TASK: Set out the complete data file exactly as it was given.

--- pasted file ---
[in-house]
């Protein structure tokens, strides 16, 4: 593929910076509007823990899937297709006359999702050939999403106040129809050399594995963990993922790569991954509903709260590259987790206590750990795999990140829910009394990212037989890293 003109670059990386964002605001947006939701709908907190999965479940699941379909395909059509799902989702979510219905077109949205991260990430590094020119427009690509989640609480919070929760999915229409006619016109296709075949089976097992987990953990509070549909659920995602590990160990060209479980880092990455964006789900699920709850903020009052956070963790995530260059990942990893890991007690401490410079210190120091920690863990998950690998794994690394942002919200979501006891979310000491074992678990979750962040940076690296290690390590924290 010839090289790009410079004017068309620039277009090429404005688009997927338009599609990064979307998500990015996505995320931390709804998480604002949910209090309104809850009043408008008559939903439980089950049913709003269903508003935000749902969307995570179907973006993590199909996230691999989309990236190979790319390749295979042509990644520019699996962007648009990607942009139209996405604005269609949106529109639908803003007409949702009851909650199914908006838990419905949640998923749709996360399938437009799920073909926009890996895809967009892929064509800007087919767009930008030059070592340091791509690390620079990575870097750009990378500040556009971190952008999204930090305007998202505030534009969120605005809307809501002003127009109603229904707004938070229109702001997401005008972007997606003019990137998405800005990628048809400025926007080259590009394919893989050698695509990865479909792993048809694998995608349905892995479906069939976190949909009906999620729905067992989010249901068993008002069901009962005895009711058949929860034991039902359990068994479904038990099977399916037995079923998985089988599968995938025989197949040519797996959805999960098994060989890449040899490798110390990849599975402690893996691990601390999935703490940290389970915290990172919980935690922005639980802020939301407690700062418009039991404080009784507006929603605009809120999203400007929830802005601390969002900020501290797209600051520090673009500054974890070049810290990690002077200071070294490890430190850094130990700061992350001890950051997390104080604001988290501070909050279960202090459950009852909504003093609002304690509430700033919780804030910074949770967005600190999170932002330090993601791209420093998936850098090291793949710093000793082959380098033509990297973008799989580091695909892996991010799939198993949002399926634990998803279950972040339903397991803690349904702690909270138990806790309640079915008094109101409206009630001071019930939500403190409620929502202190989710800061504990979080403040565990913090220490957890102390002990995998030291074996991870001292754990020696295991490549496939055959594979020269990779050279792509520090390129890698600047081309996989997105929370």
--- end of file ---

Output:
[in-house]
């Protein structure tokens, strides 16, 4: 593929910076509007823990899937297709006359999702050939999403106040129809050399594995963990993922790569991954509903709260590259987790206590750990795999990140829910009394990212037989890293 003109670059990386964002605001947006939701709908907190999965479940699941379909395909059509799902989702979510219905077109949205991260990430590094020119427009690509989640609480919070929760999915229409006619016109296709075949089976097992987990953990509070549909659920995602590990160990060209479980880092990455964006789900699920709850903020009052956070963790995530260059990942990893890991007690401490410079210190120091920690863990998950690998794994690394942002919200979501006891979310000491074992678990979750962040940076690296290690390590924290 010839090289790009410079004017068309620039277009090429404005688009997927338009599609990064979307998500990015996505995320931390709804998480604002949910209090309104809850009043408008008559939903439980089950049913709003269903508003935000749902969307995570179907973006993590199909996230691999989309990236190979790319390749295979042509990644520019699996962007648009990607942009139209996405604005269609949106529109639908803003007409949702009851909650199914908006838990419905949640998923749709996360399938437009799920073909926009890996895809967009892929064509800007087919767009930008030059070592340091791509690390620079990575870097750009990378500040556009971190952008999204930090305007998202505030534009969120605005809307809501002003127009109603229904707004938070229109702001997401005008972007997606003019990137998405800005990628048809400025926007080259590009394919893989050698695509990865479909792993048809694998995608349905892995479906069939976190949909009906999620729905067992989010249901068993008002069901009962005895009711058949929860034991039902359990068994479904038990099977399916037995079923998985089988599968995938025989197949040519797996959805999960098994060989890449040899490798110390990849599975402690893996691990601390999935703490940290389970915290990172919980935690922005639980802020939301407690700062418009039991404080009784507006929603605009809120999203400007929830802005601390969002900020501290797209600051520090673009500054974890070049810290990690002077200071070294490890430190850094130990700061992350001890950051997390104080604001988290501070909050279960202090459950009852909504003093609002304690509430700033919780804030910074949770967005600190999170932002330090993601791209420093998936850098090291793949710093000793082959380098033509990297973008799989580091695909892996991010799939198993949002399926634990998803279950972040339903397991803690349904702690909270138990806790309640079915008094109101409206009630001071019930939500403190409620929502202190989710800061504990979080403040565990913090220490957890102390002990995998030291074996991870001292754990020696295991490549496939055959594979020269990779050279792509520090390129890698600047081309996989997105929370």